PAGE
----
This blog is written by Hayden Scott-Pratt, an archaeology student from the University of Bournemouth (UK), about his experience working with the CONCH project. His work consisted of GEOPHYSICAL SURVEYANCE, a very important step in archaeological works carried out frequently in Europe and Britain.
HAYDEN SCOTT-PRATT: UNIVERSITY OF BOURNEMOUTH, UK
My name is Hayden and I was lucky enough to be invited on the CONCH project (Co-production Networks for Community Heritage in Tanzania) in July this summer.
As part of this project with the Universities of York, Cambridge and Uppsala, myself and Professor Kate Welham from Bournemouth University conducted a series of geophysical surveys inside and outside the town of Pangani to try to identify buried archaeology relating to early phases of settlement activity.
Conducting geophysical surveying means you walk around with some very ‘Sci-Fi’ and unusual looking equipment, so our main audience at work where the local children. They who would crowd around or just sit nearby in the shade (often giggling) while we walked to and fro over their football pitches, roasting in the sun!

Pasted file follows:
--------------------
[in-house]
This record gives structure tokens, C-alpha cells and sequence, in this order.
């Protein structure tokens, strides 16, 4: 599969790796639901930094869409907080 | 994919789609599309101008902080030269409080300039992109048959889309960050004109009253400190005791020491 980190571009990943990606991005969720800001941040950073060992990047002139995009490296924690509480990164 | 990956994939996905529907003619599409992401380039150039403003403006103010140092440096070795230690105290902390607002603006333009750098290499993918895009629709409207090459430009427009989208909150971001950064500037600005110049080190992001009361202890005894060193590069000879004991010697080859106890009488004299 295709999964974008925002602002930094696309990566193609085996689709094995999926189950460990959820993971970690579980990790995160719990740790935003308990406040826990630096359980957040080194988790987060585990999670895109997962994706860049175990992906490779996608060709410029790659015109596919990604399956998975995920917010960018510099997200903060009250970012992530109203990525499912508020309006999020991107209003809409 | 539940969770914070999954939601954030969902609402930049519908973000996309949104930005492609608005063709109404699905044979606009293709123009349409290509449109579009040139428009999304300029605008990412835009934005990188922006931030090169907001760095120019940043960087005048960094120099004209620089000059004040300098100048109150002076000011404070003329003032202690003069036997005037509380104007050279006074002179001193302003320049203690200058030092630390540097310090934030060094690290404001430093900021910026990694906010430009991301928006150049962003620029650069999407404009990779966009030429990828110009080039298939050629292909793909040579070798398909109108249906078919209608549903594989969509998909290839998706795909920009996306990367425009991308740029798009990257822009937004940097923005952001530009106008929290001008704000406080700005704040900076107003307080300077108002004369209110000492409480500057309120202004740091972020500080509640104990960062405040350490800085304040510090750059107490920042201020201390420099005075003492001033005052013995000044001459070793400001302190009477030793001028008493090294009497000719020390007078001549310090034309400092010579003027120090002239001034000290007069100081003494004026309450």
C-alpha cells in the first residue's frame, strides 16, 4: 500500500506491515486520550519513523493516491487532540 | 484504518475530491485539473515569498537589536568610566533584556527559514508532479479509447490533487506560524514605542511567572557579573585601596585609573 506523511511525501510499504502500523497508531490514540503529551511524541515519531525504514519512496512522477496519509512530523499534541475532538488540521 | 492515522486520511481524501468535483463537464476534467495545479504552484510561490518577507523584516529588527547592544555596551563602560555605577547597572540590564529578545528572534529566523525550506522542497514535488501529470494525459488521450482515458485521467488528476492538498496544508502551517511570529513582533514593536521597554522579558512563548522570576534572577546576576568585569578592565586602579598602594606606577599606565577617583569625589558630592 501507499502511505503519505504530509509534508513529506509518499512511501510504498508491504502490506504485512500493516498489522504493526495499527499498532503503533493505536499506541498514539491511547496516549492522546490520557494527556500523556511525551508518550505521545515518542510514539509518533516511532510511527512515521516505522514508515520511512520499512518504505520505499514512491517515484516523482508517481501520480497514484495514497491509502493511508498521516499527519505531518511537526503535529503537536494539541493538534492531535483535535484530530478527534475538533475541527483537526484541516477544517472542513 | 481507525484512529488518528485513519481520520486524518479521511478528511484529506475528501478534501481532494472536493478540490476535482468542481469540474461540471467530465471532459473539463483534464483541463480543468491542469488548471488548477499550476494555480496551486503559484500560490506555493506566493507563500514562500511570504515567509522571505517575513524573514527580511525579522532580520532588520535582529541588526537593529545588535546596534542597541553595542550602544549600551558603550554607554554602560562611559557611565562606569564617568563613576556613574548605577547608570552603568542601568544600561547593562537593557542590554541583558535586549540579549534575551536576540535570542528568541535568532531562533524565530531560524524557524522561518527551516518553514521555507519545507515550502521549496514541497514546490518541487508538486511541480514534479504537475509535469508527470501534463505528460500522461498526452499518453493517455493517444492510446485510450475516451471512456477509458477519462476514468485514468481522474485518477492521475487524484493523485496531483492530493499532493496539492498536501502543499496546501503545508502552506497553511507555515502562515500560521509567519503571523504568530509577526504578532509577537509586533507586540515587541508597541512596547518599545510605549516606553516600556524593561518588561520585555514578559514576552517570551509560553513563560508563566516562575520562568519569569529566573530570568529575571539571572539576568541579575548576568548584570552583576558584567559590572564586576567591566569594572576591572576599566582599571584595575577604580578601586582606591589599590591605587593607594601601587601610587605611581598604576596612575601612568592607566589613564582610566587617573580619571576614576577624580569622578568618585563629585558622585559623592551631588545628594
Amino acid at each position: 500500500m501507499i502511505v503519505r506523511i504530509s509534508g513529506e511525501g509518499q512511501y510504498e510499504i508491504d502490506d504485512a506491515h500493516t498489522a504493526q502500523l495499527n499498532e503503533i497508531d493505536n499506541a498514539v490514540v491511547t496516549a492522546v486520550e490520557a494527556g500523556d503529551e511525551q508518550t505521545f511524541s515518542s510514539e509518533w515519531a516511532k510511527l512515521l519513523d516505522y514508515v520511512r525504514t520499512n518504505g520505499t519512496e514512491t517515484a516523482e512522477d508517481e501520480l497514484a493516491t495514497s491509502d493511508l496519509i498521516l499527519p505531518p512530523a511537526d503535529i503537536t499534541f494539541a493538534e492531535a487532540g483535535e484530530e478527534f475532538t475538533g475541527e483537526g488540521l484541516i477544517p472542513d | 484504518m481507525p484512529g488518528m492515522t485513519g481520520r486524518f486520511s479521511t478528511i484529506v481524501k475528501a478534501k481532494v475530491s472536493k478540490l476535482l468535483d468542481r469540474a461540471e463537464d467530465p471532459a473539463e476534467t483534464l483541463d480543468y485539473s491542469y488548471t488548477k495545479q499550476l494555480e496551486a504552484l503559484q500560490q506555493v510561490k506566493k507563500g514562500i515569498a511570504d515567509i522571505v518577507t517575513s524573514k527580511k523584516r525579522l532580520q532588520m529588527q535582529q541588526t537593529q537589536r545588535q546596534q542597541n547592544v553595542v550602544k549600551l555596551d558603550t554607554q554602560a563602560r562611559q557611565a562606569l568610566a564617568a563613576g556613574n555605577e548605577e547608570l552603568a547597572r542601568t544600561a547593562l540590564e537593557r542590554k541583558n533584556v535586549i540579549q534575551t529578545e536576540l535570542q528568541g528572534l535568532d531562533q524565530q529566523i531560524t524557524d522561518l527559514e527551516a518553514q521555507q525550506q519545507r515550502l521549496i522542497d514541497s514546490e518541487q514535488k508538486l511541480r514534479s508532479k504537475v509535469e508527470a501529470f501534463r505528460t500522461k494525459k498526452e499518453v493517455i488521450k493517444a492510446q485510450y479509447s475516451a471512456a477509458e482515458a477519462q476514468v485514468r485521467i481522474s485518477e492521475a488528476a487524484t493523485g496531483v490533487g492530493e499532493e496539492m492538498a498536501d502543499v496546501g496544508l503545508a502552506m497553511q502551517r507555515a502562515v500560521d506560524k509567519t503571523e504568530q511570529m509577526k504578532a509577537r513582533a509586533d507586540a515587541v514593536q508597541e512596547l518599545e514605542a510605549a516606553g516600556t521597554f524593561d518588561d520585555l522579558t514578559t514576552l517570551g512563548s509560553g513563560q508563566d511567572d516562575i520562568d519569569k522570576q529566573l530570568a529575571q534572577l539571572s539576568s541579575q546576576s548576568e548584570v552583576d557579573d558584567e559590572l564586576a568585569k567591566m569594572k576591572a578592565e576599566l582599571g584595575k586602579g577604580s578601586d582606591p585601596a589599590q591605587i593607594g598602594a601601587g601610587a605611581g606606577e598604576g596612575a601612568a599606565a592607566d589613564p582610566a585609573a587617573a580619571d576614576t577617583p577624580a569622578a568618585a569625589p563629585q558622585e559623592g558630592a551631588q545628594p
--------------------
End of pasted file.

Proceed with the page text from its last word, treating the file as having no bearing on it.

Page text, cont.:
Although the geophysical surveying didn’t indicate any buildings there were some areas which were very interesting and could contain archaeology and which I hope are investigated further by the team. One of the biggest problems we have is that small pieces of metal can stop the geophysical equipment from seeing the archaeology underneath the ground and this is a very common problem when working in any town and city.
The CONCH project allowed the team to meet and converse with the Archaeology and Heritage Department faculty staff members and students at the Uuniversity of Dar Es Salaam as well as staff from the Department of Antiquities, providing opportunities to discuss and debate the effect of archaeology conservation on local communities, as well as how best to utilise archaeology to support the people of Pangani.
This was one of the most rewarding and directly involved research projects I have ever been on and I hope the project continues long into the future.